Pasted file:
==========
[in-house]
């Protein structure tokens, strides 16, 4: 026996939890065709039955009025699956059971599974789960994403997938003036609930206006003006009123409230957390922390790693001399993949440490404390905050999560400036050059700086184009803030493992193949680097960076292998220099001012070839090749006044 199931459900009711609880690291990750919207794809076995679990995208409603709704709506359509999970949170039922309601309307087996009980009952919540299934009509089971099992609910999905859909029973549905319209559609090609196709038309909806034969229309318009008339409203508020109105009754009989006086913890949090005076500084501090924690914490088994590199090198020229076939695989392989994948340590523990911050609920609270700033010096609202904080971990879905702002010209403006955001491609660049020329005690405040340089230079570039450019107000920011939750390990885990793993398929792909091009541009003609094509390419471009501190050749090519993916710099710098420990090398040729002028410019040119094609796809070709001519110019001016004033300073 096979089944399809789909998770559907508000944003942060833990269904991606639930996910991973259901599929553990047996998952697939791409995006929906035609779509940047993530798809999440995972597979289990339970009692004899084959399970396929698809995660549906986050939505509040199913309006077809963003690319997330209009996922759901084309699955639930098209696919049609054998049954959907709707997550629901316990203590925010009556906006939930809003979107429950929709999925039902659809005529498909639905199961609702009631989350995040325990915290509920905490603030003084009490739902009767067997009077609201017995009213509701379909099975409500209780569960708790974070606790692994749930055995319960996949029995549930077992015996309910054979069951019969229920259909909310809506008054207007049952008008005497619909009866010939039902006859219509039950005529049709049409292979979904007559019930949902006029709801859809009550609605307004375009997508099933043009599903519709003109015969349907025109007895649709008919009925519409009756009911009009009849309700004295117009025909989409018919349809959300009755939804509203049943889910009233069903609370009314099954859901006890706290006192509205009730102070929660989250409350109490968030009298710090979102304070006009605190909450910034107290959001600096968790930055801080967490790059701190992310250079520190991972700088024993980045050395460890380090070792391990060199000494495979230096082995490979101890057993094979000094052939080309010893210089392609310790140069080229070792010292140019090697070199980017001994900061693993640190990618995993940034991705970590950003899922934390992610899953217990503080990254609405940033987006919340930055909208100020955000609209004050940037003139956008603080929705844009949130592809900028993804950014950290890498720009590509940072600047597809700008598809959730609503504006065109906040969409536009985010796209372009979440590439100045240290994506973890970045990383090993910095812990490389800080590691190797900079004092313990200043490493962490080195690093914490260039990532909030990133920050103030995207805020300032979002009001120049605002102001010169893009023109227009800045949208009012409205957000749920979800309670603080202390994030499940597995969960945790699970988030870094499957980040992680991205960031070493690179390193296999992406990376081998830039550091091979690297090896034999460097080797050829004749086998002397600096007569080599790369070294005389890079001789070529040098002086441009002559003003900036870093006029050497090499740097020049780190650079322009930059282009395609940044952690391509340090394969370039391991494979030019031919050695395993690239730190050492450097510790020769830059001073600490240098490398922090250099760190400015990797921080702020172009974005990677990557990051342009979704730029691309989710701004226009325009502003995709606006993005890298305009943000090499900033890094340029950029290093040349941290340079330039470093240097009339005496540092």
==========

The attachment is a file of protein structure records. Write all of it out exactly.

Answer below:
[in-house]
């Protein structure tokens, strides 16, 4: 026996939890065709039955009025699956059971599974789960994403997938003036609930206006003006009123409230957390922390790693001399993949440490404390905050999560400036050059700086184009803030493992193949680097960076292998220099001012070839090749006044 199931459900009711609880690291990750919207794809076995679990995208409603709704709506359509999970949170039922309601309307087996009980009952919540299934009509089971099992609910999905859909029973549905319209559609090609196709038309909806034969229309318009008339409203508020109105009754009989006086913890949090005076500084501090924690914490088994590199090198020229076939695989392989994948340590523990911050609920609270700033010096609202904080971990879905702002010209403006955001491609660049020329005690405040340089230079570039450019107000920011939750390990885990793993398929792909091009541009003609094509390419471009501190050749090519993916710099710098420990090398040729002028410019040119094609796809070709001519110019001016004033300073 096979089944399809789909998770559907508000944003942060833990269904991606639930996910991973259901599929553990047996998952697939791409995006929906035609779509940047993530798809999440995972597979289990339970009692004899084959399970396929698809995660549906986050939505509040199913309006077809963003690319997330209009996922759901084309699955639930098209696919049609054998049954959907709707997550629901316990203590925010009556906006939930809003979107429950929709999925039902659809005529498909639905199961609702009631989350995040325990915290509920905490603030003084009490739902009767067997009077609201017995009213509701379909099975409500209780569960708790974070606790692994749930055995319960996949029995549930077992015996309910054979069951019969229920259909909310809506008054207007049952008008005497619909009866010939039902006859219509039950005529049709049409292979979904007559019930949902006029709801859809009550609605307004375009997508099933043009599903519709003109015969349907025109007895649709008919009925519409009756009911009009009849309700004295117009025909989409018919349809959300009755939804509203049943889910009233069903609370009314099954859901006890706290006192509205009730102070929660989250409350109490968030009298710090979102304070006009605190909450910034107290959001600096968790930055801080967490790059701190992310250079520190991972700088024993980045050395460890380090070792391990060199000494495979230096082995490979101890057993094979000094052939080309010893210089392609310790140069080229070792010292140019090697070199980017001994900061693993640190990618995993940034991705970590950003899922934390992610899953217990503080990254609405940033987006919340930055909208100020955000609209004050940037003139956008603080929705844009949130592809900028993804950014950290890498720009590509940072600047597809700008598809959730609503504006065109906040969409536009985010796209372009979440590439100045240290994506973890970045990383090993910095812990490389800080590691190797900079004092313990200043490493962490080195690093914490260039990532909030990133920050103030995207805020300032979002009001120049605002102001010169893009023109227009800045949208009012409205957000749920979800309670603080202390994030499940597995969960945790699970988030870094499957980040992680991205960031070493690179390193296999992406990376081998830039550091091979690297090896034999460097080797050829004749086998002397600096007569080599790369070294005389890079001789070529040098002086441009002559003003900036870093006029050497090499740097020049780190650079322009930059282009395609940044952690391509340090394969370039391991494979030019031919050695395993690239730190050492450097510790020769830059001073600490240098490398922090250099760190400015990797921080702020172009974005990677990557990051342009979704730029691309989710701004226009325009502003995709606006993005890298305009943000090499900033890094340029950029290093040349941290340079330039470093240097009339005496540092």